If your dreams involve more self-love, improved communication skills, or getting started in business, I have some low cost or FREE opportunities for you, amazing workshops and classes being offered by three of my friends and colleagues.
Kari Lynn Morgan is a passionate woman who knows how to enjoy life in the good times, and how to connect with herself in times of struggle. She will be teaching, “Finding Self-Love in Times of Darkness”.
How do you love yourself when you feel unlovable?
In times of sadness, anger, resentment, victimhood, we can still choose to love who we are.
This 6-week course will explore ways to stay present and loving, with all parts of you, even in difficult times. We’ll explore questions such as:
- What does self-love mean to you?
- How do you stay connected when you want to run?
- What is the difference between self-love and avoidance?
- What happens when it gets too difficult?
- Why shouldn’t I just “pop out of it?”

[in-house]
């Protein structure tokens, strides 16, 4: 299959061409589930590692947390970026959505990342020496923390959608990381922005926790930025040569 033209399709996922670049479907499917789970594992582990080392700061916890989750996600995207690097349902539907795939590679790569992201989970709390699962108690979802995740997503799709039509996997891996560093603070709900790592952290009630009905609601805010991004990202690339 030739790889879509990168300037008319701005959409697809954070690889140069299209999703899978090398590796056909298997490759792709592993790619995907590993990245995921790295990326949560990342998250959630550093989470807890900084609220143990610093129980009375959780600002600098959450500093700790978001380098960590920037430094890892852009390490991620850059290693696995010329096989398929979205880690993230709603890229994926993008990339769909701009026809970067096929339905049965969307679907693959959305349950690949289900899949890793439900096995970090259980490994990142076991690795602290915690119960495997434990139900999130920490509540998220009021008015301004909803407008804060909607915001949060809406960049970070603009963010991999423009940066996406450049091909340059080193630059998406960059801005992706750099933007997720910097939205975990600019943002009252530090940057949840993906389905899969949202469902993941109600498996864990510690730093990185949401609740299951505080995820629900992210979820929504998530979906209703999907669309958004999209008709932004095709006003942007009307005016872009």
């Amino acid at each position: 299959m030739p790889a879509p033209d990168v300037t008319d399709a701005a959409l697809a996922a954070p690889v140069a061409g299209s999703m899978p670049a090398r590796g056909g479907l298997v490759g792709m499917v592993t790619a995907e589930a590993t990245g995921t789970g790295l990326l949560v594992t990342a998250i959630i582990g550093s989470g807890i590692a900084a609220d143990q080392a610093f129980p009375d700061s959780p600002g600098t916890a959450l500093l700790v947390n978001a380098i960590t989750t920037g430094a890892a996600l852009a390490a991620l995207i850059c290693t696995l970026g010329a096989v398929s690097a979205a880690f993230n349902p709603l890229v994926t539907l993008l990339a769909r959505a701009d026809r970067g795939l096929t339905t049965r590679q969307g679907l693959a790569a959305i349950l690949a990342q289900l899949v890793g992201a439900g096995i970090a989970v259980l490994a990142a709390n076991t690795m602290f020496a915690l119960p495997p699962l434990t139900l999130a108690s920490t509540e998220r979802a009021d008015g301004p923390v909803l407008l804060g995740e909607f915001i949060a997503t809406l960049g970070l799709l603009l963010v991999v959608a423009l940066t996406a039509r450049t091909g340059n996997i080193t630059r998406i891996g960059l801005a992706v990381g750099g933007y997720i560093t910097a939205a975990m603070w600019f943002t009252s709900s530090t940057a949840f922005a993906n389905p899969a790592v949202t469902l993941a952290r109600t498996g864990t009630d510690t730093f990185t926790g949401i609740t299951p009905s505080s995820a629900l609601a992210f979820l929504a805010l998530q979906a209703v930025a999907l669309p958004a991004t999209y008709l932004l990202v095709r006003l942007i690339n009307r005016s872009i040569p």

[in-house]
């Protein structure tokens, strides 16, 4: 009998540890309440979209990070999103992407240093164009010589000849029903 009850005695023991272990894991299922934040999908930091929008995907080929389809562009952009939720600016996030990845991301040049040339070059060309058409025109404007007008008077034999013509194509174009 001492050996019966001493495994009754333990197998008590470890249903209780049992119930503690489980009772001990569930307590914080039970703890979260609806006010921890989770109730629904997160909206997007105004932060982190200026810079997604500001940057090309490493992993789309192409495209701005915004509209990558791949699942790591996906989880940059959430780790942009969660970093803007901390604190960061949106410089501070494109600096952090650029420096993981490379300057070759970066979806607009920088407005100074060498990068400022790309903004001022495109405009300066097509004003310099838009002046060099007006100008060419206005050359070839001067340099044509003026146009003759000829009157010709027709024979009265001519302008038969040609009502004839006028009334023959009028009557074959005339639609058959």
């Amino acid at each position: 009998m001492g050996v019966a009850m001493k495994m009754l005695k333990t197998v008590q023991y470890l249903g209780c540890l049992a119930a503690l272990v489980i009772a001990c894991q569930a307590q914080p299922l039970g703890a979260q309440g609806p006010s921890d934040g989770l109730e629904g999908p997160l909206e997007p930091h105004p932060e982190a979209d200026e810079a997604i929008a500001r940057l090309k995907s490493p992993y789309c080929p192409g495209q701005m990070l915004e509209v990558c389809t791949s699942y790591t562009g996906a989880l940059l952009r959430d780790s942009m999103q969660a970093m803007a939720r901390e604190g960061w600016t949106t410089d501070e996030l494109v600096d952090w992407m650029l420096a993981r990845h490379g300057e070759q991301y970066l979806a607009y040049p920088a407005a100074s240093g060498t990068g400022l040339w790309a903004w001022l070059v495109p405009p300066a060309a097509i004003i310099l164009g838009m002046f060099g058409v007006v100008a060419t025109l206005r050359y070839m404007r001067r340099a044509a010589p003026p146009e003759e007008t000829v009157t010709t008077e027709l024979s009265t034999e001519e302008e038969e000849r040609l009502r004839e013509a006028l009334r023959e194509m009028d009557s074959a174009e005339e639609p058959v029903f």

Click here to find out more about this live online course, taught by Kari Lynn Morgan.
Terri Moon is offering “Increasing Connection with Self and Others: An Intro to Heart-based Communication”.
Terri is a warm-hearted woman with a loving, generous presence.
For more information, click here.
I have had the pleasure of teaming up with Jen Serebrin, host of “Successful Start for Entrepreneurs”. Her online show is all about getting started in business, learning tips and tools from others who are successful, so that you set yourself up for success!
The show starts on September 3rd and is FREE. Register for the event by clicking here.
In Service to Your Transformation,